In 1999, Andrew and I were living in midtown, on 46th between 5th and 6th avenues in a real “no man’s land”, where only tourists resided at night, and during the day businessmen populated the area. Although there were holes in the ceiling (the contractors would say “why do you want to live here, it’s not Africa!”) our apartment was 1300 square feet for 1300 dollars, and we thought it was a real deal after living in a tiny bohemian apt. on Christopher street for years with the bathtub in the kitchen. But on the first day after moving in, we were moving furniture for the floor people, and something fell on our poodle puppy, killing her. We were shocked and devastated, to say the least, and when we came back from the vet., with blood on our clothes, these horrible men on the floor below us beckoned us into their apt. showing us strange velour wallpaper, asking us which kind we liked—it was red velveteen wallpaper, and the men were mobsters who were opening a real bordello underneath us. Andrew told them frankly that he was teaching at the John Jay School of Criminal Justice—when we asked them what they did, they exclaimed “uh, TRAVEL?!”. From then on, during the night, they would play demonic disco music, and haggard looking woman would come in, and Andrew fell into a deep depression, as did I, having a “mendacity” moment of the artworld. Although I was doing well for the time, I felt a Holden Caulfield-like romantic disattachment to the audience of fine art—was I doing all this work just to appeal to “white rich people” and so on, and when we had the opportunity to purchase Andrew’s grandfather’s cabin, in the middle of nowhere in Riverside California, I withdrew all my work from the galleries, thinking I was going to “retire” (like Rimbaud!) at age 30 from the artworld, and like my heroes Van Gogh and Cezanne, paint in the provinces for myself. After removing nine tons of garbage from our new place, in Perris California, surrounded by trailers of retirees and crystal meth labs, and living for a year teaching and painting, I realized that if the people at the WalMart knew what we were about we would probably be clubbed, and being in blight (this is near the epicenter of what became the center of the housing crises in California) wasn’t all of what it was cracked up to be. I came back with my tail between my legs to New York, and forged a place for Andrew and I to live again, and slowly began my prodigal son journey back into the artworld.
Now we love the cabin, which has become our “fortress of solitude” when we can escape there to get a breather from being in the center of everywhere living in New York. Hopefully we can have the best of both worlds! We have planted over 200 producing trees on a drip system, and although our place is quite modest, really a shack on a hill, we love it, and although the surrounding area is not much to speak of—there is a highway in place of the 2 lane road that was once there leading up to it, and all the big box stores nearby, it is still secluded enough and once you get used to it, can really be quite beautiful. I still have a romantic notion of living in the middle of nowhere—we are in an unincorporated area called Meadowbrook, between Lake Elisnore (named after Hamlet!) and Perris (home of all terrain vehicles, a large train museum, and parachuting and hot air balloons, along with an impoverished suburbia), and the poor man’s castles surrounding us, with plots of land with families of goats and people who have ostriches). The meth labs are still there, but the retirees are friendly, and nature overwhelms all. I hope that the content of my cabin pictures is just this—two gay men who are married trying to live their domestic life in a cabin on the margins, with the beauty of the landscape transcending the politics. I love Turner, and hope that the light of the painting emulates the symbolism of everything it can mean, including the spirit of nature. I also still love Van Gogh and Cezanne, and hope that the nature of the landscape is complex enough that while I’m in the meditation of painting, my unconscious can project onto the map of form, light, and distance, and in micromanaged moments, like the trees of Van Gogh and the rocks of Cezanne, dream worlds can emerge that bring an inner life the surreal joy we find in our escape there, a place that Andrew spent his whole life going to, and what I’m hoping in the future will be our blighted Giverny, where I can grow out my beard real long and paint like Monet the environment and world of our life together.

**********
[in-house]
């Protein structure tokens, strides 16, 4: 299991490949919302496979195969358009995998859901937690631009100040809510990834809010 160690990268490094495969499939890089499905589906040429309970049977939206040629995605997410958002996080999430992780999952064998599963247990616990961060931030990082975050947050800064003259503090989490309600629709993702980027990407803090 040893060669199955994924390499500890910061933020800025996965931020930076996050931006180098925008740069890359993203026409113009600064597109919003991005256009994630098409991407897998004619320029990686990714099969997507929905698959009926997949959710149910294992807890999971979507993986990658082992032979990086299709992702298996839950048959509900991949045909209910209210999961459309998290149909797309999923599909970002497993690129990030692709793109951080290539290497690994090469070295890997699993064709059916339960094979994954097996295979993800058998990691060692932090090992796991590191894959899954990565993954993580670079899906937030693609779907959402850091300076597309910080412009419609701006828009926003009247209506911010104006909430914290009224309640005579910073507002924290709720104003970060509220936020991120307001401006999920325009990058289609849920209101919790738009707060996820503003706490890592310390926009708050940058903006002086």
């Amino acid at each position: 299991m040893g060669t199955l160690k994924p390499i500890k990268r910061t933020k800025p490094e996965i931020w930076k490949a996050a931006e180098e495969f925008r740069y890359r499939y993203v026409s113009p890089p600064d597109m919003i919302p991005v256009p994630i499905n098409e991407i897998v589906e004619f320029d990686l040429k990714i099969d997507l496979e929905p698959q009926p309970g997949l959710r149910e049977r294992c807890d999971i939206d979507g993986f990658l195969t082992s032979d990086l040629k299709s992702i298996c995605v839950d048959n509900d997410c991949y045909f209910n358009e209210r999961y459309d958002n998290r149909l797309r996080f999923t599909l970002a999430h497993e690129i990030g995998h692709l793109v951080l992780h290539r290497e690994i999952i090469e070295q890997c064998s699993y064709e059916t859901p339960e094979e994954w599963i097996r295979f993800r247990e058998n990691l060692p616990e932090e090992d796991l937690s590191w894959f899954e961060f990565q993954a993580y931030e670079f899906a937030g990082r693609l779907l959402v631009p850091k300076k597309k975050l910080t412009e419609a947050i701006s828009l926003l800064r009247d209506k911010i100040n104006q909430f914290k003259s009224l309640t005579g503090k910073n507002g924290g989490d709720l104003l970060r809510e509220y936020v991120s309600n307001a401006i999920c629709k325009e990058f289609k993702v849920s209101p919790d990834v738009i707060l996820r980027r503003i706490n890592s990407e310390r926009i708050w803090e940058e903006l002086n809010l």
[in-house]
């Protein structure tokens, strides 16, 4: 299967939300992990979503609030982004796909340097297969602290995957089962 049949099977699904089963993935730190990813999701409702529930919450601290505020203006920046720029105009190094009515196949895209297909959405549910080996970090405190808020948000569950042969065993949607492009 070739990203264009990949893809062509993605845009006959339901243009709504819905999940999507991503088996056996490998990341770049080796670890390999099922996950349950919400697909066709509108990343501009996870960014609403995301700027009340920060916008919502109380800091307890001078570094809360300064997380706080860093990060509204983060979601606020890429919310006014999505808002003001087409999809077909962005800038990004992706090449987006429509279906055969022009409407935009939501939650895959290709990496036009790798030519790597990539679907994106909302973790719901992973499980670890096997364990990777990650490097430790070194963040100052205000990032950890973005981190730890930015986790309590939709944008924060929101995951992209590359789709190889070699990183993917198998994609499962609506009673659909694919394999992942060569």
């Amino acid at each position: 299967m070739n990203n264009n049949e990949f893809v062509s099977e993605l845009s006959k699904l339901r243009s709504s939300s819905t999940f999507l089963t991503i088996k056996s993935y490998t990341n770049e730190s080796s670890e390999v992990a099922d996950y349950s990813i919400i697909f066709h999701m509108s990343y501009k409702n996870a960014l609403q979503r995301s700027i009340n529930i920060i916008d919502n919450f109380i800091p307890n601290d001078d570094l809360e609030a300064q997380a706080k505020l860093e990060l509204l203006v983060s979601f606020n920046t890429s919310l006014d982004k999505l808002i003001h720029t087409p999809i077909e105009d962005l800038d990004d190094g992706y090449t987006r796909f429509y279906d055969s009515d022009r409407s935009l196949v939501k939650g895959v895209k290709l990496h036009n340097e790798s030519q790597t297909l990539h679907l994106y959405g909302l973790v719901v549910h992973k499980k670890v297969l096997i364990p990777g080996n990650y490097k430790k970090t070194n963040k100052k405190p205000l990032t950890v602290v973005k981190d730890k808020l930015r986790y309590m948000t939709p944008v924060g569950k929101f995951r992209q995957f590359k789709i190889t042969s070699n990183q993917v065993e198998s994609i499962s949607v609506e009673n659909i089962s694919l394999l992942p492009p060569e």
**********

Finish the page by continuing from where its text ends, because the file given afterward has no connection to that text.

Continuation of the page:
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Paul Cezanne, Mont Sainte-Victoire , 1895, Barnes Foundation, Philadelphia
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J.M.W. Turner, The Harbor of Dieppe, 182